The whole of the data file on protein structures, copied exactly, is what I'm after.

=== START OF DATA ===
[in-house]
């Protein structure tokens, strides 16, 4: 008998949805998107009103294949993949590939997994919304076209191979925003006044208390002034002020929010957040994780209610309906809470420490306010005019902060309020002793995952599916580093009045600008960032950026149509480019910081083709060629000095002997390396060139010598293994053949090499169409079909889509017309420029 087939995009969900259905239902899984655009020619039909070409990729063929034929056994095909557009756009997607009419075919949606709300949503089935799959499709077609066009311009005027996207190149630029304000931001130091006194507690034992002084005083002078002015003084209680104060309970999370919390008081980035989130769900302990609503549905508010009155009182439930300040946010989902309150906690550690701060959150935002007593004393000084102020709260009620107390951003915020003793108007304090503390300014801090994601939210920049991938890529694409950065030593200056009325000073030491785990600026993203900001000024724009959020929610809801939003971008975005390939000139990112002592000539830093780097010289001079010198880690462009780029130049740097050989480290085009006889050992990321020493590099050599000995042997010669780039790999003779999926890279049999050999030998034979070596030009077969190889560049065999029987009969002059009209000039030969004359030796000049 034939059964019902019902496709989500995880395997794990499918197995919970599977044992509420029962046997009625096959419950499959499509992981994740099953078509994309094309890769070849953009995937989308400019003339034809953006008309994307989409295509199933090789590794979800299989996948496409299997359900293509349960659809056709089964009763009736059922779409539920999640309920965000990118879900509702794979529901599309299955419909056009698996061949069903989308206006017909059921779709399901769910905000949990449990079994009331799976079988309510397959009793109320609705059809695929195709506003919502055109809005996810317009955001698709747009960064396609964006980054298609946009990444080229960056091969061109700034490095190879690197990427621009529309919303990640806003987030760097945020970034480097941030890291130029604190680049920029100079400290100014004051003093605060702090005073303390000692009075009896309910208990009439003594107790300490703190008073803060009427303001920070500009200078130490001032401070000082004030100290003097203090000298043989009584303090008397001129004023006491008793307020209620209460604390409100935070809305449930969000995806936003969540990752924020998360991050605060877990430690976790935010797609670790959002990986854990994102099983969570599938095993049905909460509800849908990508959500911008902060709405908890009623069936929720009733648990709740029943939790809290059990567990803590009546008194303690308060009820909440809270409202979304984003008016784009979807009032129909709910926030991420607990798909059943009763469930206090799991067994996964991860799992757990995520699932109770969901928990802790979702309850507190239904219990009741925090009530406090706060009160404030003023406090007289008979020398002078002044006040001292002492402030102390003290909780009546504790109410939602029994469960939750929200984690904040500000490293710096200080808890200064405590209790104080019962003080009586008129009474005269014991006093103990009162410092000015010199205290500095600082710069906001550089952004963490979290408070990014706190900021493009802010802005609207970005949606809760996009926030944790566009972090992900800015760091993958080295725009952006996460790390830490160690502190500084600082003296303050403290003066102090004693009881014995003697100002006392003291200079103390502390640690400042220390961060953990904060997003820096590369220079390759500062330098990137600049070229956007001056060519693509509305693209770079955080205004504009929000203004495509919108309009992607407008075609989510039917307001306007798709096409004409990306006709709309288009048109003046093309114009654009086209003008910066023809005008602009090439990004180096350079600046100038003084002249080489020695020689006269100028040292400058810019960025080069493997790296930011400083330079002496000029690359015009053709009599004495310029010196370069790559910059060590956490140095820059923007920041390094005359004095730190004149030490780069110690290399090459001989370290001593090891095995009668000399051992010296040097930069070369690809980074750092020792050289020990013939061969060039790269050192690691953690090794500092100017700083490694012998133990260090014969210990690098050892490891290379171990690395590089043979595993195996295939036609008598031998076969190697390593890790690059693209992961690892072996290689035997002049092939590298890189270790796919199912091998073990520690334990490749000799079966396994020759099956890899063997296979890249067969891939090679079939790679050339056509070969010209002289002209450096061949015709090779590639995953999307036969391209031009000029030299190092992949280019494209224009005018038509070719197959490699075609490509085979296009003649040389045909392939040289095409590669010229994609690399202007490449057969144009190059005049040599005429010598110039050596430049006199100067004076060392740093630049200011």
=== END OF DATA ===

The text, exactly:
[in-house]
């Protein structure tokens, strides 16, 4: 008998949805998107009103294949993949590939997994919304076209191979925003006044208390002034002020929010957040994780209610309906809470420490306010005019902060309020002793995952599916580093009045600008960032950026149509480019910081083709060629000095002997390396060139010598293994053949090499169409079909889509017309420029 087939995009969900259905239902899984655009020619039909070409990729063929034929056994095909557009756009997607009419075919949606709300949503089935799959499709077609066009311009005027996207190149630029304000931001130091006194507690034992002084005083002078002015003084209680104060309970999370919390008081980035989130769900302990609503549905508010009155009182439930300040946010989902309150906690550690701060959150935002007593004393000084102020709260009620107390951003915020003793108007304090503390300014801090994601939210920049991938890529694409950065030593200056009325000073030491785990600026993203900001000024724009959020929610809801939003971008975005390939000139990112002592000539830093780097010289001079010198880690462009780029130049740097050989480290085009006889050992990321020493590099050599000995042997010669780039790999003779999926890279049999050999030998034979070596030009077969190889560049065999029987009969002059009209000039030969004359030796000049 034939059964019902019902496709989500995880395997794990499918197995919970599977044992509420029962046997009625096959419950499959499509992981994740099953078509994309094309890769070849953009995937989308400019003339034809953006008309994307989409295509199933090789590794979800299989996948496409299997359900293509349960659809056709089964009763009736059922779409539920999640309920965000990118879900509702794979529901599309299955419909056009698996061949069903989308206006017909059921779709399901769910905000949990449990079994009331799976079988309510397959009793109320609705059809695929195709506003919502055109809005996810317009955001698709747009960064396609964006980054298609946009990444080229960056091969061109700034490095190879690197990427621009529309919303990640806003987030760097945020970034480097941030890291130029604190680049920029100079400290100014004051003093605060702090005073303390000692009075009896309910208990009439003594107790300490703190008073803060009427303001920070500009200078130490001032401070000082004030100290003097203090000298043989009584303090008397001129004023006491008793307020209620209460604390409100935070809305449930969000995806936003969540990752924020998360991050605060877990430690976790935010797609670790959002990986854990994102099983969570599938095993049905909460509800849908990508959500911008902060709405908890009623069936929720009733648990709740029943939790809290059990567990803590009546008194303690308060009820909440809270409202979304984003008016784009979807009032129909709910926030991420607990798909059943009763469930206090799991067994996964991860799992757990995520699932109770969901928990802790979702309850507190239904219990009741925090009530406090706060009160404030003023406090007289008979020398002078002044006040001292002492402030102390003290909780009546504790109410939602029994469960939750929200984690904040500000490293710096200080808890200064405590209790104080019962003080009586008129009474005269014991006093103990009162410092000015010199205290500095600082710069906001550089952004963490979290408070990014706190900021493009802010802005609207970005949606809760996009926030944790566009972090992900800015760091993958080295725009952006996460790390830490160690502190500084600082003296303050403290003066102090004693009881014995003697100002006392003291200079103390502390640690400042220390961060953990904060997003820096590369220079390759500062330098990137600049070229956007001056060519693509509305693209770079955080205004504009929000203004495509919108309009992607407008075609989510039917307001306007798709096409004409990306006709709309288009048109003046093309114009654009086209003008910066023809005008602009090439990004180096350079600046100038003084002249080489020695020689006269100028040292400058810019960025080069493997790296930011400083330079002496000029690359015009053709009599004495310029010196370069790559910059060590956490140095820059923007920041390094005359004095730190004149030490780069110690290399090459001989370290001593090891095995009668000399051992010296040097930069070369690809980074750092020792050289020990013939061969060039790269050192690691953690090794500092100017700083490694012998133990260090014969210990690098050892490891290379171990690395590089043979595993195996295939036609008598031998076969190697390593890790690059693209992961690892072996290689035997002049092939590298890189270790796919199912091998073990520690334990490749000799079966396994020759099956890899063997296979890249067969891939090679079939790679050339056509070969010209002289002209450096061949015709090779590639995953999307036969391209031009000029030299190092992949280019494209224009005018038509070719197959490699075609490509085979296009003649040389045909392939040289095409590669010229994609690399202007490449057969144009190059005049040599005429010598110039050596430049006199100067004076060392740093630049200011």